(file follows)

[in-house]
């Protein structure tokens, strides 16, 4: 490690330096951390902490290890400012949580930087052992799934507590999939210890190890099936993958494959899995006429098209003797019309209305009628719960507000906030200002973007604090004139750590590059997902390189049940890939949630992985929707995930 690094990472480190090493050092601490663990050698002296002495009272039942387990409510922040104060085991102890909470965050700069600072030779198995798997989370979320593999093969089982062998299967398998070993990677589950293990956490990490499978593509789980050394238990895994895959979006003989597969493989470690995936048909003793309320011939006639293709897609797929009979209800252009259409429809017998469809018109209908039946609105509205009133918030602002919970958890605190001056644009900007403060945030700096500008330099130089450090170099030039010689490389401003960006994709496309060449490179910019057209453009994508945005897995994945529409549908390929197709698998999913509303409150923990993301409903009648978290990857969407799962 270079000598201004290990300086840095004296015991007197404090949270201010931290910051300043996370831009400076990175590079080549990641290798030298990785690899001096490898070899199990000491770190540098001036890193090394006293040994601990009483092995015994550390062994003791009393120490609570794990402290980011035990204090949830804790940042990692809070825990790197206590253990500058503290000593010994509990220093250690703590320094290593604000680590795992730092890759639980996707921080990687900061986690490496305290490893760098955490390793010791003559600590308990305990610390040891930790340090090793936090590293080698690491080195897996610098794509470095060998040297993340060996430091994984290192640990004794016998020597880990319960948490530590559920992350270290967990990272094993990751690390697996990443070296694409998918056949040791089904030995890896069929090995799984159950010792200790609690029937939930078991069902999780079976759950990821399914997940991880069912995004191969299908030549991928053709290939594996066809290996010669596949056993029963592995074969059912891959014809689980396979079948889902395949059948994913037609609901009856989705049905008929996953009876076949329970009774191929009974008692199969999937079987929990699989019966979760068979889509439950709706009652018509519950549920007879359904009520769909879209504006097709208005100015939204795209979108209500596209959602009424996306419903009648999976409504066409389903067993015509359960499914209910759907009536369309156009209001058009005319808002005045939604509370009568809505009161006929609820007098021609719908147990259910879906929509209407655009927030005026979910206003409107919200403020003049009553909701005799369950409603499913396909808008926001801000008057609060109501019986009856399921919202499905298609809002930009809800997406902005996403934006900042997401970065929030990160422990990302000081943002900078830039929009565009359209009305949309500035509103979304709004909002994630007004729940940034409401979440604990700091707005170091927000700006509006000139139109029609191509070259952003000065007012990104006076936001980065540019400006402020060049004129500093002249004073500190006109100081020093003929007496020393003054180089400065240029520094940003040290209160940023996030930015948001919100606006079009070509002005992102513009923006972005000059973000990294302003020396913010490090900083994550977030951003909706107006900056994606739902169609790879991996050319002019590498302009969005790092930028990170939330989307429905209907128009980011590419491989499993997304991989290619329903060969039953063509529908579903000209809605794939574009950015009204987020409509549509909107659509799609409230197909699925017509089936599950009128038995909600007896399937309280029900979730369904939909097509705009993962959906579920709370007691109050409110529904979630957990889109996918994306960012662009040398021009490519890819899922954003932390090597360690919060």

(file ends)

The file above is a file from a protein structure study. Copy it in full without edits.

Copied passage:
[in-house]
């Protein structure tokens, strides 16, 4: 490690330096951390902490290890400012949580930087052992799934507590999939210890190890099936993958494959899995006429098209003797019309209305009628719960507000906030200002973007604090004139750590590059997902390189049940890939949630992985929707995930 690094990472480190090493050092601490663990050698002296002495009272039942387990409510922040104060085991102890909470965050700069600072030779198995798997989370979320593999093969089982062998299967398998070993990677589950293990956490990490499978593509789980050394238990895994895959979006003989597969493989470690995936048909003793309320011939006639293709897609797929009979209800252009259409429809017998469809018109209908039946609105509205009133918030602002919970958890605190001056644009900007403060945030700096500008330099130089450090170099030039010689490389401003960006994709496309060449490179910019057209453009994508945005897995994945529409549908390929197709698998999913509303409150923990993301409903009648978290990857969407799962 270079000598201004290990300086840095004296015991007197404090949270201010931290910051300043996370831009400076990175590079080549990641290798030298990785690899001096490898070899199990000491770190540098001036890193090394006293040994601990009483092995015994550390062994003791009393120490609570794990402290980011035990204090949830804790940042990692809070825990790197206590253990500058503290000593010994509990220093250690703590320094290593604000680590795992730092890759639980996707921080990687900061986690490496305290490893760098955490390793010791003559600590308990305990610390040891930790340090090793936090590293080698690491080195897996610098794509470095060998040297993340060996430091994984290192640990004794016998020597880990319960948490530590559920992350270290967990990272094993990751690390697996990443070296694409998918056949040791089904030995890896069929090995799984159950010792200790609690029937939930078991069902999780079976759950990821399914997940991880069912995004191969299908030549991928053709290939594996066809290996010669596949056993029963592995074969059912891959014809689980396979079948889902395949059948994913037609609901009856989705049905008929996953009876076949329970009774191929009974008692199969999937079987929990699989019966979760068979889509439950709706009652018509519950549920007879359904009520769909879209504006097709208005100015939204795209979108209500596209959602009424996306419903009648999976409504066409389903067993015509359960499914209910759907009536369309156009209001058009005319808002005045939604509370009568809505009161006929609820007098021609719908147990259910879906929509209407655009927030005026979910206003409107919200403020003049009553909701005799369950409603499913396909808008926001801000008057609060109501019986009856399921919202499905298609809002930009809800997406902005996403934006900042997401970065929030990160422990990302000081943002900078830039929009565009359209009305949309500035509103979304709004909002994630007004729940940034409401979440604990700091707005170091927000700006509006000139139109029609191509070259952003000065007012990104006076936001980065540019400006402020060049004129500093002249004073500190006109100081020093003929007496020393003054180089400065240029520094940003040290209160940023996030930015948001919100606006079009070509002005992102513009923006972005000059973000990294302003020396913010490090900083994550977030951003909706107006900056994606739902169609790879991996050319002019590498302009969005790092930028990170939330989307429905209907128009980011590419491989499993997304991989290619329903060969039953063509529908579903000209809605794939574009950015009204987020409509549509909107659509799609409230197909699925017509089936599950009128038995909600007896399937309280029900979730369904939909097509705009993962959906579920709370007691109050409110529904979630957990889109996918994306960012662009040398021009490519890819899922954003932390090597360690919060």